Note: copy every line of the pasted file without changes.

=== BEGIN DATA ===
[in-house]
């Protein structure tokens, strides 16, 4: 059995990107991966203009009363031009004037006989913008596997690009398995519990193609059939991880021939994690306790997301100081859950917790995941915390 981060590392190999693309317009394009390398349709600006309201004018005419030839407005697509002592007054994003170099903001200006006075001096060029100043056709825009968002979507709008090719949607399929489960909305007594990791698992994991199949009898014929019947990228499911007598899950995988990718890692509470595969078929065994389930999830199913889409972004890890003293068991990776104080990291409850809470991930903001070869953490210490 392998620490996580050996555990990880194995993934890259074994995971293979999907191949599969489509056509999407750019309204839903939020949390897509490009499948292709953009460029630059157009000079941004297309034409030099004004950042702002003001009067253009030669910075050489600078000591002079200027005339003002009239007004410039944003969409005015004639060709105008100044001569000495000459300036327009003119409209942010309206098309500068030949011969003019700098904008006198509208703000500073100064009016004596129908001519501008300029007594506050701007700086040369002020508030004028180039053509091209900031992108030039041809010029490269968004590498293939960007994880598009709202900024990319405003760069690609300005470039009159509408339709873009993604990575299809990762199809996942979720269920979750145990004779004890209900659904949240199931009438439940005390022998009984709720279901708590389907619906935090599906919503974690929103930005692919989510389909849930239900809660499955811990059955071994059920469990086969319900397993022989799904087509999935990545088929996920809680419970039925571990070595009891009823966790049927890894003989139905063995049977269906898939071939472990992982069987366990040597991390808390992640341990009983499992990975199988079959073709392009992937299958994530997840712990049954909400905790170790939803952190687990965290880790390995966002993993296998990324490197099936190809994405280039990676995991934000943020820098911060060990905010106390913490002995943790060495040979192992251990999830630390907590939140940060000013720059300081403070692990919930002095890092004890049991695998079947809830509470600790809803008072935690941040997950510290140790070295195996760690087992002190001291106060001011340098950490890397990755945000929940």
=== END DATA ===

[in-house]
């Protein structure tokens, strides 16, 4: 059995990107991966203009009363031009004037006989913008596997690009398995519990193609059939991880021939994690306790997301100081859950917790995941915390 981060590392190999693309317009394009390398349709600006309201004018005419030839407005697509002592007054994003170099903001200006006075001096060029100043056709825009968002979507709008090719949607399929489960909305007594990791698992994991199949009898014929019947990228499911007598899950995988990718890692509470595969078929065994389930999830199913889409972004890890003293068991990776104080990291409850809470991930903001070869953490210490 392998620490996580050996555990990880194995993934890259074994995971293979999907191949599969489509056509999407750019309204839903939020949390897509490009499948292709953009460029630059157009000079941004297309034409030099004004950042702002003001009067253009030669910075050489600078000591002079200027005339003002009239007004410039944003969409005015004639060709105008100044001569000495000459300036327009003119409209942010309206098309500068030949011969003019700098904008006198509208703000500073100064009016004596129908001519501008300029007594506050701007700086040369002020508030004028180039053509091209900031992108030039041809010029490269968004590498293939960007994880598009709202900024990319405003760069690609300005470039009159509408339709873009993604990575299809990762199809996942979720269920979750145990004779004890209900659904949240199931009438439940005390022998009984709720279901708590389907619906935090599906919503974690929103930005692919989510389909849930239900809660499955811990059955071994059920469990086969319900397993022989799904087509999935990545088929996920809680419970039925571990070595009891009823966790049927890894003989139905063995049977269906898939071939472990992982069987366990040597991390808390992640341990009983499992990975199988079959073709392009992937299958994530997840712990049954909400905790170790939803952190687990965290880790390995966002993993296998990324490197099936190809994405280039990676995991934000943020820098911060060990905010106390913490002995943790060495040979192992251990999830630390907590939140940060000013720059300081403070692990919930002095890092004890049991695998079947809830509470600790809803008072935690941040997950510290140790070295195996760690087992002190001291106060001011340098950490890397990755945000929940």